Pacific Beach’s 13th annual graffiti cleanup leads to removal of over 730 tags
When it comes to graffiti, there can be a fine line between art and vandalism.
Volunteers at the 13th annual Graffiti Cleanup in Pacific Beach on May 13 were provided clear direction on what needed to be scrubbed clean, ensuring the beautiful murals and unique artwork found around PB would remain.
The event was organized by the Pacific Beach Town Council, with the goal of beautifying the community. Turn-out was the largest it’s been in recent years, organizers said, with 129 volunteers who collectively removed more than 730 graffiti tags and stickers.
For comparison, last year there were 87 volunteers who removed over 600 tags.
The mood was lively when the three-hour event began at 9 a.m. outside Pacific Beach Presbyterian Church. Once participants were divided into groups, they were provided a map showing their assigned area to clean and where identified graffiti marking were located. Following a quick training by Stoner Inc. employees on how to use the cleaning products they manufacture and their company had donated, teams were dispatched throughout the community.
Jim Menders, dubbed the “graffiti grandfather,” led the pre-cleanup efforts, said Jaden Ballardo, the council’s communications chair. Menders organized volunteer surveyors who located high-volume graffiti and stickers on utility poles, sidewalks, public buildings and other places around Pacific Beach. Menders then mapped their locations and outlined sections for each team of volunteers to cover.
The pre-event survey “takes out the guess-work” for the volunteers, since they had a physical map and QR code showing all the graffiti locations in Google Maps, Ballardo said.
Volunteers ranged from youths to adults, church groups to a law firm hosting a retreat in San Diego. People of all backgrounds appeared excited and happy to help beautify the neighborhood.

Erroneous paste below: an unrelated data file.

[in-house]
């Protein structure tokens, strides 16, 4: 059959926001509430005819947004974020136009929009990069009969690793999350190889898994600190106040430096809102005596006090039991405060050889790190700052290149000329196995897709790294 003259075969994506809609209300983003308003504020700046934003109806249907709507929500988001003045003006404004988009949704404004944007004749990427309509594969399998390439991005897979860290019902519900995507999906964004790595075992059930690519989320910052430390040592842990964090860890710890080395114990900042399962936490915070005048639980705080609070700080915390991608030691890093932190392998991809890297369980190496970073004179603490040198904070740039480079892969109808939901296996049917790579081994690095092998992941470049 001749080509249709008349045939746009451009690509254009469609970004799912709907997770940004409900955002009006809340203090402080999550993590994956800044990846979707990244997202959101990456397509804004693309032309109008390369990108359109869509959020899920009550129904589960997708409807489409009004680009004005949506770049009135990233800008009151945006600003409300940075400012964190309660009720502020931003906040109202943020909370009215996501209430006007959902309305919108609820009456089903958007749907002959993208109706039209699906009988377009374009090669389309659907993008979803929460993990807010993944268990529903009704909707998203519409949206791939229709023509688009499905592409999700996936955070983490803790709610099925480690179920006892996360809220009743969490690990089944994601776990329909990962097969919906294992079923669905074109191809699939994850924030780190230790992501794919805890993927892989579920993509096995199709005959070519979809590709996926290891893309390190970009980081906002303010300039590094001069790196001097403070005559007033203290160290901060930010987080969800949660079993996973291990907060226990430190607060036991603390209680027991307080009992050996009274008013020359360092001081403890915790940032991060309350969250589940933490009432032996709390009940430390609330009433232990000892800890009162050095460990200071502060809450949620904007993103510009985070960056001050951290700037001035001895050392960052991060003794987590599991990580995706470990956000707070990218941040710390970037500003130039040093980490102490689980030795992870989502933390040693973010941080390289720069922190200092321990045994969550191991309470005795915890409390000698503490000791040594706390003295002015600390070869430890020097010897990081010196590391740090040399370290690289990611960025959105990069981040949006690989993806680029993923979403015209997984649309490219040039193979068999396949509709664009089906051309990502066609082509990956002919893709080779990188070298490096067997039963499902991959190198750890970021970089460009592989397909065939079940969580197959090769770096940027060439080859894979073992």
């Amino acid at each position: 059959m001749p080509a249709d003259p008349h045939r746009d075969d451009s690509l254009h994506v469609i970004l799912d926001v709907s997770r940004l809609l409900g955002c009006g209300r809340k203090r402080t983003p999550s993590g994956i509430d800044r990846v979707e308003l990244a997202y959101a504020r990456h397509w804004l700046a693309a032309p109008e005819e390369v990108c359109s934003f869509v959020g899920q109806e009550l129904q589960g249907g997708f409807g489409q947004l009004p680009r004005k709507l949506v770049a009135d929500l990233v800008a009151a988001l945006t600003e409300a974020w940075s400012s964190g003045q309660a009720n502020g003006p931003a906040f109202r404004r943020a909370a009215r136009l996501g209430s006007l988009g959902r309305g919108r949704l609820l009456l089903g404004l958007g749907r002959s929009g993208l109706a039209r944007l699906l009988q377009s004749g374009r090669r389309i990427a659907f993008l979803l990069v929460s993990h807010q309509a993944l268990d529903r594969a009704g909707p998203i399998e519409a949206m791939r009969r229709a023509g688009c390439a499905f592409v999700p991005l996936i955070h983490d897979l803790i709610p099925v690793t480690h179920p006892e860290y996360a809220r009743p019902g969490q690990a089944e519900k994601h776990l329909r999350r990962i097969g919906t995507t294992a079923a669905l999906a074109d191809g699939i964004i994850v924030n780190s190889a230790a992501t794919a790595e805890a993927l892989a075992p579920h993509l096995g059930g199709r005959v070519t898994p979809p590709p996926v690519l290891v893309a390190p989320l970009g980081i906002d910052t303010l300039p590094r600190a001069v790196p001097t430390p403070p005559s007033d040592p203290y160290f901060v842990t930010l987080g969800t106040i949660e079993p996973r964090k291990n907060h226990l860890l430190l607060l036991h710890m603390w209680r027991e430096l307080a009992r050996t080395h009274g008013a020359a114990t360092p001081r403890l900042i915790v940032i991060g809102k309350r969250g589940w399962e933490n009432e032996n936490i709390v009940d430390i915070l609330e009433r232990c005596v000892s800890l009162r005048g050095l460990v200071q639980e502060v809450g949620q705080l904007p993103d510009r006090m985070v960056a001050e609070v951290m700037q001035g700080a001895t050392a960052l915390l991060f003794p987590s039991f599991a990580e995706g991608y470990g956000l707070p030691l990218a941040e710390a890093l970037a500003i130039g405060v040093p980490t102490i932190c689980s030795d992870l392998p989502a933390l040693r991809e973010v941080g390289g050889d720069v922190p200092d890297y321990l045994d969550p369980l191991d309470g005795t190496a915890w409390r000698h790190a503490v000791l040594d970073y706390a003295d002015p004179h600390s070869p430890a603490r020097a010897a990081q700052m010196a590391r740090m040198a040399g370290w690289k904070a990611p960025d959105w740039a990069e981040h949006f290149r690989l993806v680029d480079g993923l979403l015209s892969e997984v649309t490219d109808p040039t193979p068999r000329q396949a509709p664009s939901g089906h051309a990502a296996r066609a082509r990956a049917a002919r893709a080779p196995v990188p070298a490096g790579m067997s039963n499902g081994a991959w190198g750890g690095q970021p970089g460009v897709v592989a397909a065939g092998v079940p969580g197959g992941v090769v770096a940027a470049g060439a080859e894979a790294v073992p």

“PB Town Council brings everyone from different groups together. ... we can provide the space ... make sure all ... voices are being heard,” said Trisha Goolsby, the council’s membership chair. With Pacific Beach’s diversity and large size, Goolsby said the council looks for ways to bring the community together.
Council President Charlie Nieto said he designed the event’s stickers, shirts and flyers.
The council’s recruitment efforts included giving a presentation about graffiti to those at Mission Bay High School. Nieto said he was happy to see teachers and students from Mission Bay High among the volunteers.
“There’s a lot of people who don’t know who we are and what we do,” Nieto said regarding the council, adding he would like to bring events like these to the “next level.”
“We are trying to gain some momentum,” he explained.
The participants seemed to enjoy scrubbing graffiti off various surfaces around PB. The maps ensured teams could work efficiently, tallying the number of graffiti markings they were able to scrub off. Occasionally, volunteers found graffiti not on the map and had to decide if it warranted removal. They said their decisions always came down to whether what they found adds beauty or was simply vandalism.
Once markings were found, volunteers determined which Mötsenböcker’s Lift Off cleaning product was right for the job, then with gloved hands and some muscle scrubbed off the paint. Some participants said it was a good workout. Others noted how satisfying it was to erase such a blight on the infrastructure that people pass by each day.